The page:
Hate to live and live to hate

Have you ever encountered someone who seems consumed by their hatred towards another person? Someone who spends all of their energy trying to prove their own righteousness and seek revenge on the person they consider their enemy?

Does this remind you of anyone? Perhaps the character of Edmond Dantès in Alexandre Dumas’s “The Count of Monte Cristo,” who spends years seeking revenge on those who wronged him, fueled by all-consuming hatred.

But in real life, this obsessive focus on revenge and hatred can be just as destructive. When we allow our hatred for someone to consume us, it can become all-consuming and all-defining. It can consume our thoughts, our actions, and our relationships with others.

So why do some people choose this way of life and what can be done about it?

One reason why people may be consumed by their hatred is related to a sense of powerlessness. When we feel that someone has seriously wronged us, it can be difficult to let go of the anger and hurt we feel. Holding on to these emotions can give us a sense of control over the situation, even if it is an illusion.

Another reason may be a desire for justice. When we feel that someone has wronged us, it is natural to want them to be punished or held accountable in some way. The desire for revenge can be a way to right what we perceive as injustice and bring a sense of fairness to the situation.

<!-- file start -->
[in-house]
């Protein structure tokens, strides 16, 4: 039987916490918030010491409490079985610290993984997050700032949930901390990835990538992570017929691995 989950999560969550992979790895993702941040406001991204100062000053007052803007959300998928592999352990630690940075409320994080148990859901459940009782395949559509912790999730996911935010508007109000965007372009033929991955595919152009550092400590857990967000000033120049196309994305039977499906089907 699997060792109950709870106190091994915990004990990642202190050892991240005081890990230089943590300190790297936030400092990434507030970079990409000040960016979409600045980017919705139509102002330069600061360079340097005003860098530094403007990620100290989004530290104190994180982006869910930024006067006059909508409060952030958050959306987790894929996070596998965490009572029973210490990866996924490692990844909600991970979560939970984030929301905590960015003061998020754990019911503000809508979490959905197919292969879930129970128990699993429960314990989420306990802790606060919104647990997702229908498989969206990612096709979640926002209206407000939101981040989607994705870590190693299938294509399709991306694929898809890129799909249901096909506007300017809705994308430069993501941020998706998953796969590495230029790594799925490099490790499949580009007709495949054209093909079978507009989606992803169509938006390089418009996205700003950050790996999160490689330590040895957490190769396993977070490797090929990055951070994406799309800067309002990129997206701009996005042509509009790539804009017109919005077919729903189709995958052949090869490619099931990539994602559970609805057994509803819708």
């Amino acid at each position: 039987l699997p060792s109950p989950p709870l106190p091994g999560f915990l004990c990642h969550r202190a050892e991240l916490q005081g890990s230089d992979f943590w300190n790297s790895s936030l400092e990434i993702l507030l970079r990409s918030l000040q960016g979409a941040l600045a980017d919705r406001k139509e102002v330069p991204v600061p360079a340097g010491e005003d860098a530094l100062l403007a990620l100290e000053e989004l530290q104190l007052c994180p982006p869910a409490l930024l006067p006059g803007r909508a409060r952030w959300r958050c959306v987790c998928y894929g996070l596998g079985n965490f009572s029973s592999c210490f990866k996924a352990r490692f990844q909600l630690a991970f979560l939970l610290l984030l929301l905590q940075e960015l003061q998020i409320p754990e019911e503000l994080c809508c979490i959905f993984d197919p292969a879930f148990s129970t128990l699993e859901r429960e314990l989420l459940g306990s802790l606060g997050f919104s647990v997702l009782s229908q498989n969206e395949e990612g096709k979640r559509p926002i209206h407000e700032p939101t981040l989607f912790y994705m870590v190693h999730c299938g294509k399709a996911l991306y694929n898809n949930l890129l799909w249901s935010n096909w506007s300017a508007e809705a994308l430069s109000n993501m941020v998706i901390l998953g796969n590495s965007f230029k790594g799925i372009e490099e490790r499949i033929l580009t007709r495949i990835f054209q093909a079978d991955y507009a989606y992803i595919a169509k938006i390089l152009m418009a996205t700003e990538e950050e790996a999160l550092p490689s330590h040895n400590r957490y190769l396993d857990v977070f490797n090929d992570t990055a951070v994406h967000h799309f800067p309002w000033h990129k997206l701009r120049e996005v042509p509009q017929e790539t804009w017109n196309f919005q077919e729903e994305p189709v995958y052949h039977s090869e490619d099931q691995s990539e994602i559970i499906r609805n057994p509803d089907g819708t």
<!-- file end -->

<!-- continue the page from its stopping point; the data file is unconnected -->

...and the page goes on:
However, there are several reasons why a life consumed by hatred and desire for revenge can be pointless:

  • It doesn’t bring true satisfaction: While the desire for revenge may bring a temporary sense of satisfaction or fairness, it doesn’t bring true, lasting happiness. In fact, it can often lead to ongoing feelings of anger and resentment.
  • It can damage relationships: Hatred and a desire for revenge can damage our relationships with others, pushing away those we care about and limiting our ability to form new connections.
  • It can consume us: Allowing hatred and a desire for revenge to consume us can take over our thoughts, actions, and emotions, making it difficult to focus on other aspects of our lives.
  • It can hurt ourselves more than it hurts the object of our hatred: Holding on to hatred and desire for revenge can cause more harm to ourselves than to the person we hate. It can affect our mental and physical health and make us bitter and unhappy.
  • Instead, it is important to find healthy ways to cope with feelings of anger and hurt, such as seeking support from friends and family, practicing self-care, and finding ways to forgive and move on.

By recognizing the impact of emotional abandonment, seeking help through therapy, practising vulnerability in supportive relationships, and understanding the neuroplasticity of the brain, you can work towards healing and regaining a sense of self-worth and belonging.

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